Technically, what are shooting stars?
Rocks or dust hitting Earth’s atmosphere
When you make a wish on a “shooting star,” what you’re wishing upon is not a star at all. The streaks of light sometimes spotted in the night sky are actually small rocks or bits of dust entering and burning up in the Earth’s atmosphere. You may know them as meteoroids. The streak of light that trails behind them is called a meteor – a.k.a., a shooting star.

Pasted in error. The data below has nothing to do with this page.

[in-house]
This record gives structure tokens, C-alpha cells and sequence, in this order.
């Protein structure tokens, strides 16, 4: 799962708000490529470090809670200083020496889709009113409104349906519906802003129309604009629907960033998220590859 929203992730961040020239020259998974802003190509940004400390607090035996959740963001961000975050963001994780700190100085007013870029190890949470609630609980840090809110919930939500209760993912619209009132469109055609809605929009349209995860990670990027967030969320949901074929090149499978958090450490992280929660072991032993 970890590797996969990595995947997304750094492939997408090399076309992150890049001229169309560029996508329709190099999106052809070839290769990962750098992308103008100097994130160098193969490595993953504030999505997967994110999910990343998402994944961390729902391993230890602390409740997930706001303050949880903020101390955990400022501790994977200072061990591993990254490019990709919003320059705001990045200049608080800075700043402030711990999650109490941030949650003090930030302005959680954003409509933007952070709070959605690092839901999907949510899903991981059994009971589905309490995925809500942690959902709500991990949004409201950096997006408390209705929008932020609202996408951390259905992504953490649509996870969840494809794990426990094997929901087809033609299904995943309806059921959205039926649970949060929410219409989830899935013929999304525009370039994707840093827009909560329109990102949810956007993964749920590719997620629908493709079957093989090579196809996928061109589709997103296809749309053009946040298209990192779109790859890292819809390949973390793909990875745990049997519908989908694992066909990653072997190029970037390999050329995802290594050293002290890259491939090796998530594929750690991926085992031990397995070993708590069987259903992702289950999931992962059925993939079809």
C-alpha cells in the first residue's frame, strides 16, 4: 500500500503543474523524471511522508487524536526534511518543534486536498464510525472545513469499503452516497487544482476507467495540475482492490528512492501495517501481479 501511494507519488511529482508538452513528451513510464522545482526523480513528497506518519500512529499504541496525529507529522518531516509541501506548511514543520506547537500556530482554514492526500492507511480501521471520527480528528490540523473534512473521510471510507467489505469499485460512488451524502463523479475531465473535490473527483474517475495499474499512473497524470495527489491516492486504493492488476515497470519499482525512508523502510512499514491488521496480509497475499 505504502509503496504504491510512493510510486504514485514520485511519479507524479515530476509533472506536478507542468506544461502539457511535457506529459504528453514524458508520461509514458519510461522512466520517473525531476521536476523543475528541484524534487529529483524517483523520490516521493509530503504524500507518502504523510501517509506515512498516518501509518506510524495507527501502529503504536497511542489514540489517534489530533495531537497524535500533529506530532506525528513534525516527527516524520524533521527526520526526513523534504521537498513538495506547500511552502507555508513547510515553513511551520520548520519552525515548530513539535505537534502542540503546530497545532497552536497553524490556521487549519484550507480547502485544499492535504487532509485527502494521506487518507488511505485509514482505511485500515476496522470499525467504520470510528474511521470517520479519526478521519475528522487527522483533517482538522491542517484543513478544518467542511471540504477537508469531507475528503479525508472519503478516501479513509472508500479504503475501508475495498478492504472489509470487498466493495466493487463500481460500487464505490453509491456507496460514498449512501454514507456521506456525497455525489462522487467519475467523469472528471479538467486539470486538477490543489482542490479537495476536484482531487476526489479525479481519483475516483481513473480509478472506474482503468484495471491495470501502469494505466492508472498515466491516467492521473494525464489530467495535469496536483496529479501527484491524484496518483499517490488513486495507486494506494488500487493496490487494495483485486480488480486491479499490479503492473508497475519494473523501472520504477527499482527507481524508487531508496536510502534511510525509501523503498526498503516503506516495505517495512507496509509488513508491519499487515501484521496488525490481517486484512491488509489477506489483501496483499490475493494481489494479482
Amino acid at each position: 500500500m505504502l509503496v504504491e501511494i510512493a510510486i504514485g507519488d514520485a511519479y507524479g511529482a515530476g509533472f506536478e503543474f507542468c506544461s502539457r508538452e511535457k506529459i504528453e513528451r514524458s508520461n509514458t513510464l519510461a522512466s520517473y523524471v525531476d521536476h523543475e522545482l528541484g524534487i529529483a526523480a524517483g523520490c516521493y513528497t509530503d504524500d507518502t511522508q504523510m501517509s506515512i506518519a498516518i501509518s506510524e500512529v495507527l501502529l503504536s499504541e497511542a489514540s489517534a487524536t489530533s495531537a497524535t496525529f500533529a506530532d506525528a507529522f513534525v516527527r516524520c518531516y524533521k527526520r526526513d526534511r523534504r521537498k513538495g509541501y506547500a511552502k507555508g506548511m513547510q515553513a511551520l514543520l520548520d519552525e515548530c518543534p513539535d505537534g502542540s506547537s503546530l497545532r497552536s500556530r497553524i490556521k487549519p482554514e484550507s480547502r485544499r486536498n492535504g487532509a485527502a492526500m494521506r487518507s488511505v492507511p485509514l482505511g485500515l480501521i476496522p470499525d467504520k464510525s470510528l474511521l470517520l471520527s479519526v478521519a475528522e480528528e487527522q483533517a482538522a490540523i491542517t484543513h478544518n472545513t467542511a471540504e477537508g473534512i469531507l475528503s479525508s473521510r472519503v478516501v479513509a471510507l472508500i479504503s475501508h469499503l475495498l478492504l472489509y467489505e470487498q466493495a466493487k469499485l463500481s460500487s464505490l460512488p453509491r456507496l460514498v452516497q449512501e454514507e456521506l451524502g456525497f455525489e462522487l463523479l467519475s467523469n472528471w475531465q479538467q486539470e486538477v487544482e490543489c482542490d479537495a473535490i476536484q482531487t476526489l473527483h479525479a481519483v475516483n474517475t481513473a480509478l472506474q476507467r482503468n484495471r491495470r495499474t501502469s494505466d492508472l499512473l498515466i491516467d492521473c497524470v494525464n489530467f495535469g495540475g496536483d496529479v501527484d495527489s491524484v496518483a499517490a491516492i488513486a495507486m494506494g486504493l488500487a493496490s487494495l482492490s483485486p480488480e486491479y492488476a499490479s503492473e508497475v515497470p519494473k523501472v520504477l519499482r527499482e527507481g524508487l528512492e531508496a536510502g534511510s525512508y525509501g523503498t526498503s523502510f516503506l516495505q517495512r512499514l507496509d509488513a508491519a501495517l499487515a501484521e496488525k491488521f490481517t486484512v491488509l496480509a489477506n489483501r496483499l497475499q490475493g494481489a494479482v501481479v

If a piece of the meteoroid manages to make it to Earth’s surface without burning up, whatever hits is called a meteorite. Meteor showers occur when the Earth travels through comet debris along its orbit of the Sun. Each shower is named for the constellation in which these “shooting stars” appear to emit from (“appear” being the keyword here, as constellations ARE actually stars). So, if you ever do catch a falling star and put it in your pocket, you’ll actually be catching a meteor.
Answer: The correct answer is Rocks or dust hitting Earth’s atmosphere